What interested me most in reading this book was the film The Grub-Stake (1923). It's financial failure single-handedly brought down her career, her movie studio Nell Shipman Productions, her home and took all her beloved animals away from her. Nell devotes a good amount of time to this but not all the details are there. There are a lot of holes but you do learn about how much she loved animals, her talent for training them and interacting with them and how much of a loss it was when she had to close down the famous Lionhead Lodge (her haven in Priest Lake Idaho that housed a lodge, barns, tents, homes for her animals, trails, etc., the book includes maps of the Lake and the Lodge) and send her animals off to the San Diego Zoo. She spoke a lot about her beloved black bear Brownie who was one of the most well-behaved animals she had. She also talks about her rambunctious bobcats Bobs and Babs and Tresore, her Great Dane watchdog who was heartlessly poisoned. Throughout the book, especially the latter half you really get a sense that she had a wonderful talent for working with animals.

So why didn't she become an animal trainer, a circus performer or a zoo keeper? Her greatest passion was acting. Later on in life, she found that she still had stories to tell but those opportunities for her to act them on film were few and far between. Throughout the rest of her life she wrote plays, short stories, novels, screenplays and children's books. She even wrote the story that would become the film Wings in the Dark (1934) which starred Myrna Loy and Cary Grant.

This book is flawed. Even her son Barry Shipman, who wrote the afterword and was also the one to encourage his mom to write the book, admits that not everything is here. We are missing all the interesting post-1924 years. The writing is beautiful at some points and a bit robotic at others. And you really have to mine for the insights because they are hidden in midst of a lot of rambling. There is an essay at the end of the book written by Peter Morris which contextualizes Nell Shipman's work and life into feminist history. That also adds something to strengthen the weak book.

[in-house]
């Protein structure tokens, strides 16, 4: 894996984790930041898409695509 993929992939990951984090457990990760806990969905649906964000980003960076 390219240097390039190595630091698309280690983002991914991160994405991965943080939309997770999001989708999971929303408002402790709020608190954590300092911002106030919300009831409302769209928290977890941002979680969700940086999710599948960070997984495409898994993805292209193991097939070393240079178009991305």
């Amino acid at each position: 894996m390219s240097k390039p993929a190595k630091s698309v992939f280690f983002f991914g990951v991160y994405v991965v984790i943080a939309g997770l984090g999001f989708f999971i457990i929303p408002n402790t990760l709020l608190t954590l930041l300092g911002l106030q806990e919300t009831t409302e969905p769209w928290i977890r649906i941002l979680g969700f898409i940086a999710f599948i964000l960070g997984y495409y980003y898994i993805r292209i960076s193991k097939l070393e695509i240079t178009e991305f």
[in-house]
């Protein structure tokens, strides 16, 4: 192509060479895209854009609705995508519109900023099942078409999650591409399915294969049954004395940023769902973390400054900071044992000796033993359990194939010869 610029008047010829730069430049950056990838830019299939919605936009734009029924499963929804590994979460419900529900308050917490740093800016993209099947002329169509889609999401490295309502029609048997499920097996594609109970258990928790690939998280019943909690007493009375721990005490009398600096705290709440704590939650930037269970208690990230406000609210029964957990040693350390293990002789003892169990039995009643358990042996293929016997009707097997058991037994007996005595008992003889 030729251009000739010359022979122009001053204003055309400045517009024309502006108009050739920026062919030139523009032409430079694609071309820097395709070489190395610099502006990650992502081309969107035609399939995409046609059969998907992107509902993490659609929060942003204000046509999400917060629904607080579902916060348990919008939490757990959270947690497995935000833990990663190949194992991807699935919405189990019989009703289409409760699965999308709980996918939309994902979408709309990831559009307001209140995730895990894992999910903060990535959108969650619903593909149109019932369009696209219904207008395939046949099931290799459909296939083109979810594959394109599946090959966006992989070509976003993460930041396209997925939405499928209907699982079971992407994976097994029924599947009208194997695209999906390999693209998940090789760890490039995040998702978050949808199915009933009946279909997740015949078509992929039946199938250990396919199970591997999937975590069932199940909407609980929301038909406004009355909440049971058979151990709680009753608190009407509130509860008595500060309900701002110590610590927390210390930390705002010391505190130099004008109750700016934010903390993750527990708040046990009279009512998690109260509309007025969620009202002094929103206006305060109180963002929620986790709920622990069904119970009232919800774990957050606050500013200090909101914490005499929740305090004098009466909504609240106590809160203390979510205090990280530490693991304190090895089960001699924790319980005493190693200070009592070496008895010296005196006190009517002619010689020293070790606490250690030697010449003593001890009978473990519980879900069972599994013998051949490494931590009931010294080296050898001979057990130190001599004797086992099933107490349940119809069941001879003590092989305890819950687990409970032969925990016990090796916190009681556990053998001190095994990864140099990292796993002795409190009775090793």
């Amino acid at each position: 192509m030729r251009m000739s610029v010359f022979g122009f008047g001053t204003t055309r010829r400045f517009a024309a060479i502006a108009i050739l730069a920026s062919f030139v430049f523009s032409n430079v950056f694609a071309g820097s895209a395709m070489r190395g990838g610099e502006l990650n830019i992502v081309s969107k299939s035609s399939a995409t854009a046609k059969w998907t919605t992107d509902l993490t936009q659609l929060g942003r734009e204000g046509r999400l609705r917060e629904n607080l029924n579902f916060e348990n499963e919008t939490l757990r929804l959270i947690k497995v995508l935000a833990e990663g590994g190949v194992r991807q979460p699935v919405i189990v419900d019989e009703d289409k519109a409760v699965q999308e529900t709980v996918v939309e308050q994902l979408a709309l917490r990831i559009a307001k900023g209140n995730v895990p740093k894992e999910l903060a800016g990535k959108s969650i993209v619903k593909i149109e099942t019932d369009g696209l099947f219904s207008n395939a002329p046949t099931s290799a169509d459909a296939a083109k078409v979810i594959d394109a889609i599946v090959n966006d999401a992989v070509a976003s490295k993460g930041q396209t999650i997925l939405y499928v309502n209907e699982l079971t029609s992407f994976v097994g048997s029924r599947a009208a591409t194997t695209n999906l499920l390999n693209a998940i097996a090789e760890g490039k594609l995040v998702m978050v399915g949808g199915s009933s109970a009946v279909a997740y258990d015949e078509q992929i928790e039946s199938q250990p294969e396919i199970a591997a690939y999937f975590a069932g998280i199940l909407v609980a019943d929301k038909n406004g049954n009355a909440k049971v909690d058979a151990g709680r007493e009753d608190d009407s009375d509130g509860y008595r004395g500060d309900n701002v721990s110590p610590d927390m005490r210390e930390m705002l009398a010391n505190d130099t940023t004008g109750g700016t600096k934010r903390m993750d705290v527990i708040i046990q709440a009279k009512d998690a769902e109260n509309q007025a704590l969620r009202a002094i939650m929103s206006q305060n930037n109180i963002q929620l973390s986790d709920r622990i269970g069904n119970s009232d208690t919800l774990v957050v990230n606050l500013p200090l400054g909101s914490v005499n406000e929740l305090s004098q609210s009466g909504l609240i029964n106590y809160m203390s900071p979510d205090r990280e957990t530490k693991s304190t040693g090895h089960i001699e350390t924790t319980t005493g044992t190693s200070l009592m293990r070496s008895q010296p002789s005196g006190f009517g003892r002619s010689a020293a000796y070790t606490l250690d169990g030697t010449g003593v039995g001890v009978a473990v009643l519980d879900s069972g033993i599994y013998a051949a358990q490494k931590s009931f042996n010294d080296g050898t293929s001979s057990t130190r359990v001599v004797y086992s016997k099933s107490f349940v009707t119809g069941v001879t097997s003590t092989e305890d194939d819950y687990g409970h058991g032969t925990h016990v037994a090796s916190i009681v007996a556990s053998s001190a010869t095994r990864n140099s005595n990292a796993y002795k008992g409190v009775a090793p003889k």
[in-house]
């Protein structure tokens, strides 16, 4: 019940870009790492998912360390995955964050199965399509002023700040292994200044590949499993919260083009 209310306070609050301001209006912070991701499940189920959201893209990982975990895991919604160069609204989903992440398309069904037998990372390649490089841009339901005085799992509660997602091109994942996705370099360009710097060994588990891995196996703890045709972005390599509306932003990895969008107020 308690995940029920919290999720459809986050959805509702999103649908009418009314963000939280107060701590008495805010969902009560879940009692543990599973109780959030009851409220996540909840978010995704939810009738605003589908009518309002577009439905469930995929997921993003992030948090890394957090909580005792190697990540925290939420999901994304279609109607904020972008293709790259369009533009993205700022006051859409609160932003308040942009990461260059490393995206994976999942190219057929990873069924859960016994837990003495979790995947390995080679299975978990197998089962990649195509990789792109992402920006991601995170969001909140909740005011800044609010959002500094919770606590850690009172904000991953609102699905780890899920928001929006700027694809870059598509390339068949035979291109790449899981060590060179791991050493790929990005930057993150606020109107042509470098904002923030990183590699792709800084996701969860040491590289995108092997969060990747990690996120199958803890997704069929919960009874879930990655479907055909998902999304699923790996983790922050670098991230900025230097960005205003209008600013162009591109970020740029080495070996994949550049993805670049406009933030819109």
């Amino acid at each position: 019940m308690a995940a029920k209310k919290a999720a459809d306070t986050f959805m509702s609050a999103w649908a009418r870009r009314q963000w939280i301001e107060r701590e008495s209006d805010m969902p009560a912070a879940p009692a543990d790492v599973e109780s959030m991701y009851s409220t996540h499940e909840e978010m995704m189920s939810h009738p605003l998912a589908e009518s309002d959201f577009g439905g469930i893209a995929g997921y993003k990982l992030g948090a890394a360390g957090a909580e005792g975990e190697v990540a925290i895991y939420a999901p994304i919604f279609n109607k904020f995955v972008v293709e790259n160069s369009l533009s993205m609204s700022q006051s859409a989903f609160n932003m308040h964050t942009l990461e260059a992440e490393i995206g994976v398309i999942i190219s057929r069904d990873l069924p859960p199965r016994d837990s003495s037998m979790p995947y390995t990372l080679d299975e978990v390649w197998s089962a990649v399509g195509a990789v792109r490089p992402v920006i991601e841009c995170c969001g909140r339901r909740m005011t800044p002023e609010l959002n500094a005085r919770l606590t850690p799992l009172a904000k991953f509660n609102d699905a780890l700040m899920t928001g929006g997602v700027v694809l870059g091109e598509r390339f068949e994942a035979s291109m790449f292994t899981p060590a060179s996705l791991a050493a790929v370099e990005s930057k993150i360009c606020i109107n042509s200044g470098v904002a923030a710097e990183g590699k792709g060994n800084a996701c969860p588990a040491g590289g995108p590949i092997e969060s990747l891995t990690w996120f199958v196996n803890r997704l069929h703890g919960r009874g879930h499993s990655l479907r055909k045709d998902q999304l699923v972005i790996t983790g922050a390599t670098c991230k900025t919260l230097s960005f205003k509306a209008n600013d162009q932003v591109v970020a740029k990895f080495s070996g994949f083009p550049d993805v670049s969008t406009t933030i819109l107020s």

If you are really interested in Nell Shipman or in early film history it's worth the effort it takes to read it. She was a very fascinating woman and like the many men who were drawn to her over the years you'll be charmed by her too. I purchased the last new copy of the Third Revised Edition from and I'm feeling a bit guilty about this. Barnes & Noble doesn't carry it and Borders (which is currently going out of business) never carried it. It was part of the Hemingway Western Studies Series published by Boise State University and their Bronco Store seems to be selling new copies of the Third Revised Edition. Google Books has a preview of the book you can see here. I'm curious about reading her collection of letters and The Girl from God's Country: Nell Shipman and the Silent Cinema by Kay Armatage. Maybe I'll learn more about Shipman from these two books than I did her autobiography.

I just want to thank John of Robert Frost's Banjo once again for introducing me to Nell Shipman. He composed and performed music for the DVD release of the film The Grub-Stake (1923). Also, please take a moment to read my review of The Grub-Stake which was part of my IOU Series. If you want to watch any of Nell Shipman's films, the 3 volumes of The Nell Shipman Collection are available to purchase online.

Full Disclosure: If you didn't read it above, I bought the last new copy had. Darn it!

Monday, July 18, 2011